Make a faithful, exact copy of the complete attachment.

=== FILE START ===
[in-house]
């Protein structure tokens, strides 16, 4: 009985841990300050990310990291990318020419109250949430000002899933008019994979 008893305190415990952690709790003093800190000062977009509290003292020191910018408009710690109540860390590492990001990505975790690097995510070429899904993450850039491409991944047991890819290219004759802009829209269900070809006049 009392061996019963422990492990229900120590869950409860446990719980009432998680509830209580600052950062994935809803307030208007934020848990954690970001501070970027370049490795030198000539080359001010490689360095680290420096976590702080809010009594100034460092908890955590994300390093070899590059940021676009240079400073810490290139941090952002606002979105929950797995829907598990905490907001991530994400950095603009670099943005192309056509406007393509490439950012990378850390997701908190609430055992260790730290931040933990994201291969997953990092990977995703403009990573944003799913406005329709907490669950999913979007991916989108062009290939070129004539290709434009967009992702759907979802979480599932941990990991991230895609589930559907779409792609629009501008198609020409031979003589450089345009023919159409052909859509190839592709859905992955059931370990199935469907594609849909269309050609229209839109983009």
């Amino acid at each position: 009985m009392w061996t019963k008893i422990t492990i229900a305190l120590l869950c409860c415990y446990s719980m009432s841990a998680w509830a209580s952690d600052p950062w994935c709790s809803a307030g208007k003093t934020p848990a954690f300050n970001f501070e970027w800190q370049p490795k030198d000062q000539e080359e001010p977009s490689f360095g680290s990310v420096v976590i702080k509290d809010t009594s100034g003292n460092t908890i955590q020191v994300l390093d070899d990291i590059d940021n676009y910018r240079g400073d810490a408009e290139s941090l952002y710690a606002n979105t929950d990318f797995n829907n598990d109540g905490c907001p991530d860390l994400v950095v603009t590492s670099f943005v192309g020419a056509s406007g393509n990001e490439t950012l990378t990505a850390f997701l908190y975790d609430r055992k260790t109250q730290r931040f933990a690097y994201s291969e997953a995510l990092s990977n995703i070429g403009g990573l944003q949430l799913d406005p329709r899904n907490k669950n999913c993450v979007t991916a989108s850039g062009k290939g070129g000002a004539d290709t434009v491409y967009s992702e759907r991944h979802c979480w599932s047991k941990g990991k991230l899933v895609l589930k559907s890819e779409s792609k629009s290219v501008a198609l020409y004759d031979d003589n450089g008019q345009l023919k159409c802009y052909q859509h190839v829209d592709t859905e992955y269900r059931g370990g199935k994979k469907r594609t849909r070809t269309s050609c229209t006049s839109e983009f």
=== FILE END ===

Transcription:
[in-house]
């Protein structure tokens, strides 16, 4: 009985841990300050990310990291990318020419109250949430000002899933008019994979 008893305190415990952690709790003093800190000062977009509290003292020191910018408009710690109540860390590492990001990505975790690097995510070429899904993450850039491409991944047991890819290219004759802009829209269900070809006049 009392061996019963422990492990229900120590869950409860446990719980009432998680509830209580600052950062994935809803307030208007934020848990954690970001501070970027370049490795030198000539080359001010490689360095680290420096976590702080809010009594100034460092908890955590994300390093070899590059940021676009240079400073810490290139941090952002606002979105929950797995829907598990905490907001991530994400950095603009670099943005192309056509406007393509490439950012990378850390997701908190609430055992260790730290931040933990994201291969997953990092990977995703403009990573944003799913406005329709907490669950999913979007991916989108062009290939070129004539290709434009967009992702759907979802979480599932941990990991991230895609589930559907779409792609629009501008198609020409031979003589450089345009023919159409052909859509190839592709859905992955059931370990199935469907594609849909269309050609229209839109983009």
């Amino acid at each position: 009985m009392w061996t019963k008893i422990t492990i229900a305190l120590l869950c409860c415990y446990s719980m009432s841990a998680w509830a209580s952690d600052p950062w994935c709790s809803a307030g208007k003093t934020p848990a954690f300050n970001f501070e970027w800190q370049p490795k030198d000062q000539e080359e001010p977009s490689f360095g680290s990310v420096v976590i702080k509290d809010t009594s100034g003292n460092t908890i955590q020191v994300l390093d070899d990291i590059d940021n676009y910018r240079g400073d810490a408009e290139s941090l952002y710690a606002n979105t929950d990318f797995n829907n598990d109540g905490c907001p991530d860390l994400v950095v603009t590492s670099f943005v192309g020419a056509s406007g393509n990001e490439t950012l990378t990505a850390f997701l908190y975790d609430r055992k260790t109250q730290r931040f933990a690097y994201s291969e997953a995510l990092s990977n995703i070429g403009g990573l944003q949430l799913d406005p329709r899904n907490k669950n999913c993450v979007t991916a989108s850039g062009k290939g070129g000002a004539d290709t434009v491409y967009s992702e759907r991944h979802c979480w599932s047991k941990g990991k991230l899933v895609l589930k559907s890819e779409s792609k629009s290219v501008a198609l020409y004759d031979d003589n450089g008019q345009l023919k159409c802009y052909q859509h190839v829209d592709t859905e992955y269900r059931g370990g199935k994979k469907r594609t849909r070809t269309s050609c229209t006049s839109e983009f």